There’s no need to take a shortcut to the theater for “Shortcut,” because it’s not worth seeing at a cinema.
This thriller follows a group of teenage students riding on a bus in a rural area of the United Kingdom. Unfortunately the audience doesn’t get much background on the group, there are only five students which is odd for a field trip. Regardless, this is our crew of protagonists.
Things take a turn for the worse when the bus has to take a back road and, while stopping to move an obstacle out of the way, a criminal with a revolver comes aboard and holds the driver at gunpoint. That’s not the end of the main characters’ problems, though, as the eerie area they’re driving through also seems to be home to an evil creature.
“Shortcut” is a weak effort, and it certainly isn’t worth the price of a theater ticket. Despite taking the audience into a twist with what the main threat will be, “Shortcut” remains mostly by-the-books.
The story also feels rather immature. With the way things develop here, one would think they’re watching a movie for 12 or 13 year olds, like a tier above “Goosebumps.” Yet because of a boatload of swearing, this thing received an R rating, which will be unsatisfying for most horror fans.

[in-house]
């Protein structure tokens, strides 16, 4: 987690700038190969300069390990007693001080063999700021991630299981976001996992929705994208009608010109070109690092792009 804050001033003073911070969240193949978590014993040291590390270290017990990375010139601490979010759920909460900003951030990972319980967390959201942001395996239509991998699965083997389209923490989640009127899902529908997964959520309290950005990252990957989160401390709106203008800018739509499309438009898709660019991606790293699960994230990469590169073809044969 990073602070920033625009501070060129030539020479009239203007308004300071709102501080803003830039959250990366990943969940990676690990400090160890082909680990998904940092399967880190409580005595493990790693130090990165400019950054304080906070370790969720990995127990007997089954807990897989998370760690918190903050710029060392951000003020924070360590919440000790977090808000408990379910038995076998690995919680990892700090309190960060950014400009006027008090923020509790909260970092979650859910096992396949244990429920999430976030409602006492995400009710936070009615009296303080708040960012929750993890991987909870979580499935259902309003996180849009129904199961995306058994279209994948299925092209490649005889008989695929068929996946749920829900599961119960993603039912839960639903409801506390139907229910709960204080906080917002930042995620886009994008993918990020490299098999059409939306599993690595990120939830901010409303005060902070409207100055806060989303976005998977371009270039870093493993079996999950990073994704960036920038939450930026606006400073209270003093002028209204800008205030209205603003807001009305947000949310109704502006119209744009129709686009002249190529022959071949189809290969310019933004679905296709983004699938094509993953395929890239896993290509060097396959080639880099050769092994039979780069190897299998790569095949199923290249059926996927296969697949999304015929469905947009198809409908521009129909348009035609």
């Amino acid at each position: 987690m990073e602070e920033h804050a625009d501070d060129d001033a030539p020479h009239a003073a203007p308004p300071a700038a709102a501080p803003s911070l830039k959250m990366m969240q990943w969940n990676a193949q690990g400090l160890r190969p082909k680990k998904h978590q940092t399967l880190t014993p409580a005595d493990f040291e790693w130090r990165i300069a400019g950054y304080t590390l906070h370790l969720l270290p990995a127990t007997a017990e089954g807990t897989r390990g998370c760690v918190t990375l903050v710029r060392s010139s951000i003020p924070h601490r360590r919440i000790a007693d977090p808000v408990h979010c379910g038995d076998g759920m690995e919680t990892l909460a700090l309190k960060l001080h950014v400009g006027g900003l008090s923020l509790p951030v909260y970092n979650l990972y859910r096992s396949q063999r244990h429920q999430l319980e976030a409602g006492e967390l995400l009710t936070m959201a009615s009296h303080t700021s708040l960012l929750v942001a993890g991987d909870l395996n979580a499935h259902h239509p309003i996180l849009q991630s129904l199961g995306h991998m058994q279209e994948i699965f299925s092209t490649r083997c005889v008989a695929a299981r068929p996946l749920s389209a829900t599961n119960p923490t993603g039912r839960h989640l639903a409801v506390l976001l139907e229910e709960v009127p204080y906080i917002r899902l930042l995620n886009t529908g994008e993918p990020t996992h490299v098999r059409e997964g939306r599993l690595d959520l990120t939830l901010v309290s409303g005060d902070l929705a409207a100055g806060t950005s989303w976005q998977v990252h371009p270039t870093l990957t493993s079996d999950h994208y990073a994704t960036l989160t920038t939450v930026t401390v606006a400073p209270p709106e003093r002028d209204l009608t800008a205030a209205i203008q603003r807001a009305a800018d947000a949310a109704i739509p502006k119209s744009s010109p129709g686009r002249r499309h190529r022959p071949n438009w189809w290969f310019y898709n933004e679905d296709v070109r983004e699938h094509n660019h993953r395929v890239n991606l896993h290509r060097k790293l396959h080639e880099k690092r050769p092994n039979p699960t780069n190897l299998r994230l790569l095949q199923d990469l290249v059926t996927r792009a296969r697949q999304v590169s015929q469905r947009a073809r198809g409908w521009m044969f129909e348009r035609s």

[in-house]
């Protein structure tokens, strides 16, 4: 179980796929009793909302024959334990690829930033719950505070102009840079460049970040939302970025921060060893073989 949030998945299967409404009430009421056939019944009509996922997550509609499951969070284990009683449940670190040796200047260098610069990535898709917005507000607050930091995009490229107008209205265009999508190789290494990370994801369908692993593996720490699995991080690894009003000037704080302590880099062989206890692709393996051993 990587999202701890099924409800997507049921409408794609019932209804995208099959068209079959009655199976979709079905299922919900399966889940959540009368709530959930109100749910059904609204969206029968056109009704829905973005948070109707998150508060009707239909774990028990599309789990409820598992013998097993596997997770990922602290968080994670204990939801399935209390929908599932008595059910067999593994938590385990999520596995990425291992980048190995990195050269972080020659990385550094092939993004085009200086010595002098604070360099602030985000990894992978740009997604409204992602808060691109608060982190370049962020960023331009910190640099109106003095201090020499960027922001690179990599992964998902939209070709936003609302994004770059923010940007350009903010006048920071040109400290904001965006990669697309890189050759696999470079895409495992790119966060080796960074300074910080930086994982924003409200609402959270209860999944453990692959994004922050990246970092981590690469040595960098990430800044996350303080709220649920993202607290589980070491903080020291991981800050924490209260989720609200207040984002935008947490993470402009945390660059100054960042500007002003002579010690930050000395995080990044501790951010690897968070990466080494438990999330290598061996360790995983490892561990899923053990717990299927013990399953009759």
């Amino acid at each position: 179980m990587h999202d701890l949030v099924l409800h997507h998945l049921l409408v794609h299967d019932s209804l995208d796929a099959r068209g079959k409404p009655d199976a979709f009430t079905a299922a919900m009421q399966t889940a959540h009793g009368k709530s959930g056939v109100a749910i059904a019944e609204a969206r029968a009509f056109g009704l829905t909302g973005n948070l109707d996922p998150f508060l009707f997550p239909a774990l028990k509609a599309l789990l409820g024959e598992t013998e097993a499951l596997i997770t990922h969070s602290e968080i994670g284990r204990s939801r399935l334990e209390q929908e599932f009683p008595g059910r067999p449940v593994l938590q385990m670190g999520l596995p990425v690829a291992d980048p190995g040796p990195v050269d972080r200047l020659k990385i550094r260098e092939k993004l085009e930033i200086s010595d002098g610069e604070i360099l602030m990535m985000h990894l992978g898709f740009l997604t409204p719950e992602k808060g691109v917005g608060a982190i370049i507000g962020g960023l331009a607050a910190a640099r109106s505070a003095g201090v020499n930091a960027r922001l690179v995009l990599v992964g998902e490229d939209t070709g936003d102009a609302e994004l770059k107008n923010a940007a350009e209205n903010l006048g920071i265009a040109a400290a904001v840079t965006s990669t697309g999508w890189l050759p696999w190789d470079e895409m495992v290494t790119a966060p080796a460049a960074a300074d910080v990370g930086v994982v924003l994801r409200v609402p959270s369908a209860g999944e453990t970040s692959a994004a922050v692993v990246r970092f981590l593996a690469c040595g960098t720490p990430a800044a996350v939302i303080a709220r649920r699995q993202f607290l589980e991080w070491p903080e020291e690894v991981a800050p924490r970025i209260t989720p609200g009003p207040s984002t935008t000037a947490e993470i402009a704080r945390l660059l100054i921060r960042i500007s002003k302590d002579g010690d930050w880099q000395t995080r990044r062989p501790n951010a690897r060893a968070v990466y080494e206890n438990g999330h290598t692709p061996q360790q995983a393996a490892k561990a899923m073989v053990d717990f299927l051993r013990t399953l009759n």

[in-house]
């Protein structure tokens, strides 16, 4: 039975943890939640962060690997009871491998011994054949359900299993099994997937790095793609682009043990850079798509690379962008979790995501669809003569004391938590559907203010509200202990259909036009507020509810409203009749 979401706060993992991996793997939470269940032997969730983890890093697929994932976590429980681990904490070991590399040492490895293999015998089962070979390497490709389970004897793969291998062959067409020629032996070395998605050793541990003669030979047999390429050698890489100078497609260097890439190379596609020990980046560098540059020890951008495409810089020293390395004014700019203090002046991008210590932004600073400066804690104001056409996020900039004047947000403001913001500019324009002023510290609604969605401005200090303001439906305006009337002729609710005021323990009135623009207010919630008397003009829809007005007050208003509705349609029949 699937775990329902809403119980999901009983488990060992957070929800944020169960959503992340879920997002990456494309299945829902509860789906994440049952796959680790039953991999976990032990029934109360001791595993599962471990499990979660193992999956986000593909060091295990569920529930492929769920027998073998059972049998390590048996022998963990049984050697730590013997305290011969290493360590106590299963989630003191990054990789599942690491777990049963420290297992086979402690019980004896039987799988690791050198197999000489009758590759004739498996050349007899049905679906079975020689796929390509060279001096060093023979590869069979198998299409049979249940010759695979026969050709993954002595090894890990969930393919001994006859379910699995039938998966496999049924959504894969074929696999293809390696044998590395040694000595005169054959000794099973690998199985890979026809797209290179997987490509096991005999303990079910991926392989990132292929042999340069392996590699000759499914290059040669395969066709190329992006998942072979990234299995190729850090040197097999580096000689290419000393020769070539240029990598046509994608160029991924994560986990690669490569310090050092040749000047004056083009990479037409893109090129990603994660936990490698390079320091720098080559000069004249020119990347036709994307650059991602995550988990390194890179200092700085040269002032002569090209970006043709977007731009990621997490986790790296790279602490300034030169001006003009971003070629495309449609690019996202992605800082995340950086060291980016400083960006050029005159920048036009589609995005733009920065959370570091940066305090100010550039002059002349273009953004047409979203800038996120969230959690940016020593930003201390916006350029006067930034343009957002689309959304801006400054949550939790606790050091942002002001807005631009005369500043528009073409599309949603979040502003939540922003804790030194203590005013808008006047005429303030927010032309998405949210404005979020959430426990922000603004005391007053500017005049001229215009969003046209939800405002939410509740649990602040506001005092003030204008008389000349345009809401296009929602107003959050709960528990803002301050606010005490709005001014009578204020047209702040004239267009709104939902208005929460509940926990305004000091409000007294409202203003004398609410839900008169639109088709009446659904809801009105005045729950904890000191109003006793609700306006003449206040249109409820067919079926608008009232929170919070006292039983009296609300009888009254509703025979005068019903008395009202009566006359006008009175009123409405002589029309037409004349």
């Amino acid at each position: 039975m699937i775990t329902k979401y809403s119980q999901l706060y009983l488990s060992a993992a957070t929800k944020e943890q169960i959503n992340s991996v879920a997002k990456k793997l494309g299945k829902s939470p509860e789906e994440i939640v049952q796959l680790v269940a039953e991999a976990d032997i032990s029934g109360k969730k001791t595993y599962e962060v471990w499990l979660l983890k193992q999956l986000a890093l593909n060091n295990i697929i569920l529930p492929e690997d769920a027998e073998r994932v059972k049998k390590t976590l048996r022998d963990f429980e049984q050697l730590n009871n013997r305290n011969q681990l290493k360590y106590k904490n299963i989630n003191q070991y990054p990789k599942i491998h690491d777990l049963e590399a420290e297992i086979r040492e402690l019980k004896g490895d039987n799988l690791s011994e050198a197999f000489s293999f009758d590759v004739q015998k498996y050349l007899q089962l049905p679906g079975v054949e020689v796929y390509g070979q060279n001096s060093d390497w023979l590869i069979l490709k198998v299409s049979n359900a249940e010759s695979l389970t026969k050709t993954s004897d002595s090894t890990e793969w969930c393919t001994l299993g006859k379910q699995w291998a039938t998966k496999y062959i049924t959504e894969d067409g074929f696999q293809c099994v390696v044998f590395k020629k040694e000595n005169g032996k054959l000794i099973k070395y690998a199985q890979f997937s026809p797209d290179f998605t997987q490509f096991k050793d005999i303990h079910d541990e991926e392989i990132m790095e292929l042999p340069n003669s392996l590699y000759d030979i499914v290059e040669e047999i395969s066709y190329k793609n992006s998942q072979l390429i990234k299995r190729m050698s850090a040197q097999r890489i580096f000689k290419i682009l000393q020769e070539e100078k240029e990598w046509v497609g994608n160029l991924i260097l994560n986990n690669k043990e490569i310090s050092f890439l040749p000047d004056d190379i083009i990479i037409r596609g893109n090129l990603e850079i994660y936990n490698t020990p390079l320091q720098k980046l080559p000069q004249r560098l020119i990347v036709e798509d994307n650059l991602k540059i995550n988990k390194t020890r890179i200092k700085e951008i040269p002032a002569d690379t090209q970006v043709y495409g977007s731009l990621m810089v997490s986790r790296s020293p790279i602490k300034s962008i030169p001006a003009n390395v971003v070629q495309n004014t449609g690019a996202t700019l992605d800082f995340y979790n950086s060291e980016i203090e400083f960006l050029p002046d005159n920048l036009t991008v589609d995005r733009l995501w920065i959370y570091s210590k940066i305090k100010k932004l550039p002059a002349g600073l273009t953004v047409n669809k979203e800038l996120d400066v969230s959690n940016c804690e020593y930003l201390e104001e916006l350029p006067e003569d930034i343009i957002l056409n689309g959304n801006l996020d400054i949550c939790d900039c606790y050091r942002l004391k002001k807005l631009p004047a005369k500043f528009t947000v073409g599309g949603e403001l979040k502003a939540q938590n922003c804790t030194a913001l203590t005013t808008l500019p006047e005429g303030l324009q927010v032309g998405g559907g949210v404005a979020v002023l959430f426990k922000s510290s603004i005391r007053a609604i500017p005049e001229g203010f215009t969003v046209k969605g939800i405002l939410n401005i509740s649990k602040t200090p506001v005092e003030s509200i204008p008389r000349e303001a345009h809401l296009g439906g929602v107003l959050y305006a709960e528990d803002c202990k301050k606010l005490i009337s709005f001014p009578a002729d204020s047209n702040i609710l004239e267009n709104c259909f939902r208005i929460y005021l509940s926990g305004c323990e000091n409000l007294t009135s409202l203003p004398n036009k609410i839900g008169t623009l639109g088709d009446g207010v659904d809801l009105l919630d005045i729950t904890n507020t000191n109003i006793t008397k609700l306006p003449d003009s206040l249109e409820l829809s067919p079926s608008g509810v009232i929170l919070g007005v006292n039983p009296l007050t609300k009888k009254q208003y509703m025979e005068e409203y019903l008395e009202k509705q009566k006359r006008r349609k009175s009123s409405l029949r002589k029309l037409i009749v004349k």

On top of a rather generic story, “Shortcut” fails excessively as a movie meant to scare. There’s practically nothing frightening here, and absolutely no blood or gore. If you’re going to have a B-movie that doesn’t deliver in the screenplay, you may as well pick it up in making it bloody. That didn’t happen here, though.
The movie is a let down when it comes to the characters, too. This is a lower-budget effort, and in all fairness, the cast gives it a good try. However, the characters are 100% stereotypes. There’s the funny one, the smart one, the edgy one, the leader, you get the idea.
Even as a movie that’s just free with a streaming service like Netflix or Amazon, it would be tough to recommend “Shortcut.” It’s impossible to recommend someone actually going out to a theater to see this, though.
B-grade horror movies can work, but it has to have some things to win over an audience. Despite an engaged cast and some fun sets, “Shortcut” falls flat. 1.5 out of 5.